Thursday, 2 October 2008, was a special occasion, with Grønttorvet celebrating its 50th birthday. All Grønttorvet’s customers, members and tenants, their staff and the congress participants were invited to a grand breakfast in the market hall, where there was lots of entertainment on offer. The birthday party for Grønttorvet’s owners, together with their staff and guests, was held at Cirkusbygningen in Copenhagen on the evening of Friday, 3 October 2008, and included a live show.

The Copenhagen Wholesale Market is part of modern society. A society that is in constant development. The Copenhagen Wholesale Market has to be the natural choice when it comes to supplying modern society with fruit, vegetables, flowers and plants. The Copenhagen Wholesale Market is constantly developing. A mirror image of society.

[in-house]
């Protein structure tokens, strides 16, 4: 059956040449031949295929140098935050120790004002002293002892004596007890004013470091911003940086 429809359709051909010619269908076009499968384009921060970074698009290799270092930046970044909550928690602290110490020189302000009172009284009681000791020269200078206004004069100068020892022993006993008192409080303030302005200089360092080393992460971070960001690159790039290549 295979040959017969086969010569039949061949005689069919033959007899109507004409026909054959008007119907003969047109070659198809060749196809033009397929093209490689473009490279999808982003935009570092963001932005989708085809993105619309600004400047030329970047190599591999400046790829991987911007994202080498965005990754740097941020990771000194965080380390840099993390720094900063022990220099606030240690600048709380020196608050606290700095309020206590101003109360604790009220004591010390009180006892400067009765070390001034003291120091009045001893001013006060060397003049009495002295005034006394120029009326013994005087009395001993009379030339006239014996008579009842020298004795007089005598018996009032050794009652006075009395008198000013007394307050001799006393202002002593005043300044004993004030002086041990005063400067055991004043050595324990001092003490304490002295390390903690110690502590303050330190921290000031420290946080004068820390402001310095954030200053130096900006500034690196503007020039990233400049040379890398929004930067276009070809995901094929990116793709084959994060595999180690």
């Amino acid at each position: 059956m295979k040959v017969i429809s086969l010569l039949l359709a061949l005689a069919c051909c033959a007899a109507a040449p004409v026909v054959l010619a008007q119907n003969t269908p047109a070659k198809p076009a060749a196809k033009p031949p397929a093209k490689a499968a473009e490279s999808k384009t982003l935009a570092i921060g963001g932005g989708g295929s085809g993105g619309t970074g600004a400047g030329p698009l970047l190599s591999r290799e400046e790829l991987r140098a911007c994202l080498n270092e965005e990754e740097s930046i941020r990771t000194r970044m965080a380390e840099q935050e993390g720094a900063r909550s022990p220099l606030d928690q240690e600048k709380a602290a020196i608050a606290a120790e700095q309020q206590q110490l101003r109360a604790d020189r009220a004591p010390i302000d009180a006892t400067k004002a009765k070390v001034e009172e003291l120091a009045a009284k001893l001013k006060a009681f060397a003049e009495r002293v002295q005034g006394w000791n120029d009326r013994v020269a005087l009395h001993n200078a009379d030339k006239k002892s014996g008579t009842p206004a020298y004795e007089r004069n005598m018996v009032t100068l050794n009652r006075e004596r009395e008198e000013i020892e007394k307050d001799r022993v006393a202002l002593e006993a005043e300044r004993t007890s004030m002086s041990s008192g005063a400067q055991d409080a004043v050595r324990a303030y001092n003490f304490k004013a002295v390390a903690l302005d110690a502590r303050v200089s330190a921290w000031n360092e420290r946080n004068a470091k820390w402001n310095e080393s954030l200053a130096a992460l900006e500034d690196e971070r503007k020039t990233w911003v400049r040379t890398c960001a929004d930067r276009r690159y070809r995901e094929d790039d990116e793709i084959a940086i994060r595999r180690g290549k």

In july 2009 it becomes clear that the sales agreement with CVM Development will run out. The international financial crisis, a very unsettled market for real estate, the authorities plans for making further reservations of the premises in Valby for new railway tracks and a prolonged city planning proces are the main causes why the sales agreement comes to an end.
The objective for the management of Grønttorvet in Valby is unchanged. A new buyer is seeked and the establishment of the new premises in Høje Taastrup – Copenhagen Markets – continues.